- New engines of the latest generation of mtu Series 4000 can be operated for up to 96,000 hours until the first major overhaul
- Important contribution to resource conservation and reduction of life cycle costs
- Presented at the International Workboat Show in New Orleans (Past 1 – 3 December)
Rolls-Royce is introducing significantly extended engine running times of up to 96,000 hours between overhauls (TBO) for the latest generation of its mtu Series 4000 engines for commercial marine. In general, all marine engines of the latest generation of mtu Series 4000 can now run for up to 25 years before they need a major overhaul, depending on the duration and intensity of use. That is seven years more between overhauls than previously recommended. The company thus not only makes an important contribution to sustainability and resource conservation, but also allows its customers to significantly reduce operating costs as well as enabling better plannability and higher availability of tugs, ferries and workboats. This is made possible by the almost legendary reliability and robustness that Series 4000 engines have been demonstrating for 25 years and Big Data analysis of tens of thousands of real engine data sets, which enables Rolls-Royce to accurately predict engine and component running times. The new TBO intervals and maintenance schedules, which Rolls-Royce presented for the first time at the International Workboat Show in New Orleans (1 to 3 December, booth 2701), apply to new engines of the type 4000 M05.
Denise Kurtulus, Vice President Global Marine at Rolls-Royce Power Systems, said: “Making the operation of commercial vessels more sustainable and climate-friendly is a key driver for us. That is why we are particularly pleased that our customers will be able to use their mtu engines in an even more resource-efficient way in the future. The longer intervals between major overhauls mean, among other things, that fewer parts have to be produced and the amount of travel among service personnel is significantly reduced, which is good for the climate. Lifecycle costs are reduced for our customers, helping them to compete in the tough marketplace.”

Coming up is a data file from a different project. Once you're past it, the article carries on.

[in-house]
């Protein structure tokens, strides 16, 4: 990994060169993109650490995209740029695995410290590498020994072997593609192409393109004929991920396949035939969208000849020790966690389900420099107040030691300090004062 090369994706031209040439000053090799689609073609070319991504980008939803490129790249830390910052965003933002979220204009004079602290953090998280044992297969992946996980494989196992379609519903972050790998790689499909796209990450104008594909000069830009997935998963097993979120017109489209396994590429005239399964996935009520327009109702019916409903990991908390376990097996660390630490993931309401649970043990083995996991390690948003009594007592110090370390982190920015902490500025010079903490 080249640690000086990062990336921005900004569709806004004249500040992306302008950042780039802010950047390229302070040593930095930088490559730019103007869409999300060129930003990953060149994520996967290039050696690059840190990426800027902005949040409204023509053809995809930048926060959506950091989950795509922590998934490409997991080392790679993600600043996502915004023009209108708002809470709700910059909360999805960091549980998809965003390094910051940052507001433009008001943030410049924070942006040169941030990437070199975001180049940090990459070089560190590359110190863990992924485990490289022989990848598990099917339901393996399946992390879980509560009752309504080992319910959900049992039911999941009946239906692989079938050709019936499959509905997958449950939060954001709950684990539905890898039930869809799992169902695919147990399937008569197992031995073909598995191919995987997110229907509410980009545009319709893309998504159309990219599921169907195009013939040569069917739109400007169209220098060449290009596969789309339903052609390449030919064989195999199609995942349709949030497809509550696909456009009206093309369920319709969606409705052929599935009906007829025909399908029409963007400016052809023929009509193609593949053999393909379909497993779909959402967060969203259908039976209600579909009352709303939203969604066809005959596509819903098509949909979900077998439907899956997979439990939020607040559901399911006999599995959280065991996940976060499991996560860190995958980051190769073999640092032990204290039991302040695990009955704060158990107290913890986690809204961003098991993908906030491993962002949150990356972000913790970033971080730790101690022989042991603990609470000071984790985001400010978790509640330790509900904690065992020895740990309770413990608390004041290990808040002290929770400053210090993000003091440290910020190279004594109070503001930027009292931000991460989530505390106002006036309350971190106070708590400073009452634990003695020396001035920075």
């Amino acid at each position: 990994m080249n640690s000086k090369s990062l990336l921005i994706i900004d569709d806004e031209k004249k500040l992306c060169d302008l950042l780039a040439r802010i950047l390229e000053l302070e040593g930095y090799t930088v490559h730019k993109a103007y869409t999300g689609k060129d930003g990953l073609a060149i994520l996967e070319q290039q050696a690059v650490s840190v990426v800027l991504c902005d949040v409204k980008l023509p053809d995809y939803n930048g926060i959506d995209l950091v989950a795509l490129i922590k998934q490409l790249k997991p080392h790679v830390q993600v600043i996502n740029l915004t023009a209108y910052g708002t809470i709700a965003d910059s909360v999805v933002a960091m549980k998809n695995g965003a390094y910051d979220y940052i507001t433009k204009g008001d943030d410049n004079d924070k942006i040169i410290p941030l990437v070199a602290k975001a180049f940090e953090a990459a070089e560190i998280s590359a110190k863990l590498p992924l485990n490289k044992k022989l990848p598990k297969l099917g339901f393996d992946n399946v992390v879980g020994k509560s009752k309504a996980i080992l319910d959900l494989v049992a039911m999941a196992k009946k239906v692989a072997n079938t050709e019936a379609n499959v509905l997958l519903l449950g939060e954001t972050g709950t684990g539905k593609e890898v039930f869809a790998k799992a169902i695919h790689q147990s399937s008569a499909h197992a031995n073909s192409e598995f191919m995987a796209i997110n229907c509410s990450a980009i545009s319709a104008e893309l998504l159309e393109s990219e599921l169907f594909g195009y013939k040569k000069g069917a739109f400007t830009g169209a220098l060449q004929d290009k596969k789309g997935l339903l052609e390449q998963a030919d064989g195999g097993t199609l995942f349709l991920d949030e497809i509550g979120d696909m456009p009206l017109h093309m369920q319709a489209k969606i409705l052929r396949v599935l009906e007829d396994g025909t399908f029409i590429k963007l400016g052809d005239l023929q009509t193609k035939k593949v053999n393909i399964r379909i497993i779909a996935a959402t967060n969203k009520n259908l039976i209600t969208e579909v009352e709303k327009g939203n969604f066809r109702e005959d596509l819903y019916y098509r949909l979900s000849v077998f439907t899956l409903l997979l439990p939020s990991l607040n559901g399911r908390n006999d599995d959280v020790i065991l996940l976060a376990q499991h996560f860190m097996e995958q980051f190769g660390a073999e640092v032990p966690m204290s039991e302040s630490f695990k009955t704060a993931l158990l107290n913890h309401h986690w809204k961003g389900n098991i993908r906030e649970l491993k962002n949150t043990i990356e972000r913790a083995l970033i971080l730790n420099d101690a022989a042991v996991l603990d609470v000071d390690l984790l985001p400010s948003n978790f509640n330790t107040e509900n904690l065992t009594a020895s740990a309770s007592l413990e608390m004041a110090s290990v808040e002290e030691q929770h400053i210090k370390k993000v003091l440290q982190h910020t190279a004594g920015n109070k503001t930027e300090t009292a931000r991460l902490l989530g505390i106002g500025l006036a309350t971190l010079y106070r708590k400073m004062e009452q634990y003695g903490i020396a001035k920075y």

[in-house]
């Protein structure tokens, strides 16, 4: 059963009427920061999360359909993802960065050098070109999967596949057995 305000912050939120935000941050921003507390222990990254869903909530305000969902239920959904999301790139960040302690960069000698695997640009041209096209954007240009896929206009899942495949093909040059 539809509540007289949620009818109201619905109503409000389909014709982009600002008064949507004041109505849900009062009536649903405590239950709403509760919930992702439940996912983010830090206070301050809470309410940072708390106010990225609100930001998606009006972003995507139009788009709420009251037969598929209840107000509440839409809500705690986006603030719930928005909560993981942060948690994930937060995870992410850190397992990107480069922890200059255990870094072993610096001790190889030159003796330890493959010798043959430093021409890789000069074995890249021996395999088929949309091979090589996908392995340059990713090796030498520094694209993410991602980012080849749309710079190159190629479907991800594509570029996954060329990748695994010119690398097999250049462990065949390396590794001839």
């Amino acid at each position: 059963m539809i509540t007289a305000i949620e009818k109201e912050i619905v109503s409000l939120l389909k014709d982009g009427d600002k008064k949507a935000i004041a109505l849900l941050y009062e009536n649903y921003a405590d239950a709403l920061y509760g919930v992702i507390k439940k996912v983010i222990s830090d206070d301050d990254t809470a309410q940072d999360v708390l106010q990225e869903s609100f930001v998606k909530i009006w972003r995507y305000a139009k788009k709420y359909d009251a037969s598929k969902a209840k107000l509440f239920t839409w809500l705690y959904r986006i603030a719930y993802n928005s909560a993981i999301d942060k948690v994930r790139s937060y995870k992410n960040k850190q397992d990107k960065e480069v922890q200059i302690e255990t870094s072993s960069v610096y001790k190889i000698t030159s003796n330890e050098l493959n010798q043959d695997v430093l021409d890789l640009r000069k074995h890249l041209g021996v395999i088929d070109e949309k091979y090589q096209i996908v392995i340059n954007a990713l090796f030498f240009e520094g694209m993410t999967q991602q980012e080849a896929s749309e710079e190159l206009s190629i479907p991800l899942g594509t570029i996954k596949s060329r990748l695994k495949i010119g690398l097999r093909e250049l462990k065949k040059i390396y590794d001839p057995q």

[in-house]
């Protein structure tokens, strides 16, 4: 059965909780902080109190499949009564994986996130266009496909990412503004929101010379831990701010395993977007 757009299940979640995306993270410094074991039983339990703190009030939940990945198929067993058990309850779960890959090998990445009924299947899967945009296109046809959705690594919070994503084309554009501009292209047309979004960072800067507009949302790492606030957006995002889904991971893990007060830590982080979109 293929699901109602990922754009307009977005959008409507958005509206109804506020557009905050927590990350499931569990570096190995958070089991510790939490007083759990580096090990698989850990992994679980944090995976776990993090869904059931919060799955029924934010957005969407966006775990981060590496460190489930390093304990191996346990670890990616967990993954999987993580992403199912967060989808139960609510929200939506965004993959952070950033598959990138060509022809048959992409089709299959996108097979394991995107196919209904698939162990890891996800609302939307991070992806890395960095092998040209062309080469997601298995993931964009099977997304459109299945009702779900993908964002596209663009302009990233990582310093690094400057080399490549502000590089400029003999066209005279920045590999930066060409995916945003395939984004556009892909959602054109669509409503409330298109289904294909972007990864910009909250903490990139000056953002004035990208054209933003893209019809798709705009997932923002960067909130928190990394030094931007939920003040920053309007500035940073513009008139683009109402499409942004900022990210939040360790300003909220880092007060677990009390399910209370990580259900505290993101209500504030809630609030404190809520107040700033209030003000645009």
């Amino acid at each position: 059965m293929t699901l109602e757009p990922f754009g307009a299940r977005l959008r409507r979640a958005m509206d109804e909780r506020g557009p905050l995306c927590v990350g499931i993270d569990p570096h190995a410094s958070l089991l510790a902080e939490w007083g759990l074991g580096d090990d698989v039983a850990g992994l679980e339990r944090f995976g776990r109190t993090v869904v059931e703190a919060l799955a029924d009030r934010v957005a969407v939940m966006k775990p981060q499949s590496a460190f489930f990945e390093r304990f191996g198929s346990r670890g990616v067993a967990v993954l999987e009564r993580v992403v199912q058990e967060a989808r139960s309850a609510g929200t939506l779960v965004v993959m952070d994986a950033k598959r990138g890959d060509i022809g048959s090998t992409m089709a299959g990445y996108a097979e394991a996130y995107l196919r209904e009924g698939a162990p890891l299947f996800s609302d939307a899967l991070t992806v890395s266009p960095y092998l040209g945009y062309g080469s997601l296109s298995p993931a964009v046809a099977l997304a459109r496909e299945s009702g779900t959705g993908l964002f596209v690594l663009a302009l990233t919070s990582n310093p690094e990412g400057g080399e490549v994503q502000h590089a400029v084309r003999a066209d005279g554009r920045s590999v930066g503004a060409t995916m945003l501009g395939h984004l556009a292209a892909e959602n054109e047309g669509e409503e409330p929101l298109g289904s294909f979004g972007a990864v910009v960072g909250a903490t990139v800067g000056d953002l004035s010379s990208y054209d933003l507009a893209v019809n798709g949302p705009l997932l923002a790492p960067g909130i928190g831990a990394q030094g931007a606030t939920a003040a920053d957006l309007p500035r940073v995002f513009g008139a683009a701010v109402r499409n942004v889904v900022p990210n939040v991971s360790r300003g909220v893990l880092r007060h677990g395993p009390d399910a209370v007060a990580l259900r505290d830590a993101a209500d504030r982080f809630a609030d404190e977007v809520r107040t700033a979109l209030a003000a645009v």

Rolls-Royce’s first step is to adjust the TBO and maintenance intervals of the latest generation of Series 4000 (M05) for commercial marine. This is valid for all load profiles. Specifically, this means that, for example, the TBO of a 16V 4000 M65L tugboat engine in the lowest load profile for this application (“Tug low”) will be doubled to 54,000 hours. The longest TBO of all engines in the series is offered by the mtu engine of the type M55R with a running time of 96,000 hours in the lowest load profile.
These impressive figures are possible due to the robustness and reliability of the mtu Series 4000, 25 years’ experience of operating these engines and careful analysis of vast amounts of data using the latest algorithms: Rolls-Royce has a database of more than 50,000 data sets from 18,000 engines in service. On this basis, Rolls-Royce can predict exactly which components can be operated for how long, so that replacement only takes place when it is necessary. This saves resources, working time and costs for the operator. Rolls-Royce is also planning to adapt the TBO intervals for the M03 and M04 engine generations of Series 4000 in the near future.
Rolls-Royce business unit Power Systems, with its product and solution brand mtu, is pioneering climate-friendly propulsion and power solutions in the marine application. It is currently transforming itself from an engine manufacturer to a provider of integrated sustainable solutions. With the sustainability programme “Net Zero at Power Systems”, Rolls-Royce Power Systems is taking concrete steps towards climate-neutral solutions. For example, starting in 2023, the company will certify its Series 2000 and 4000 engines for sustainable fuels such as e-diesel and second-generation biofuels, thus enabling climate-neutral operation in all applications. In addition to using sustainable fuels, the company is also working on new technologies such as CO2-free fuel cell systems.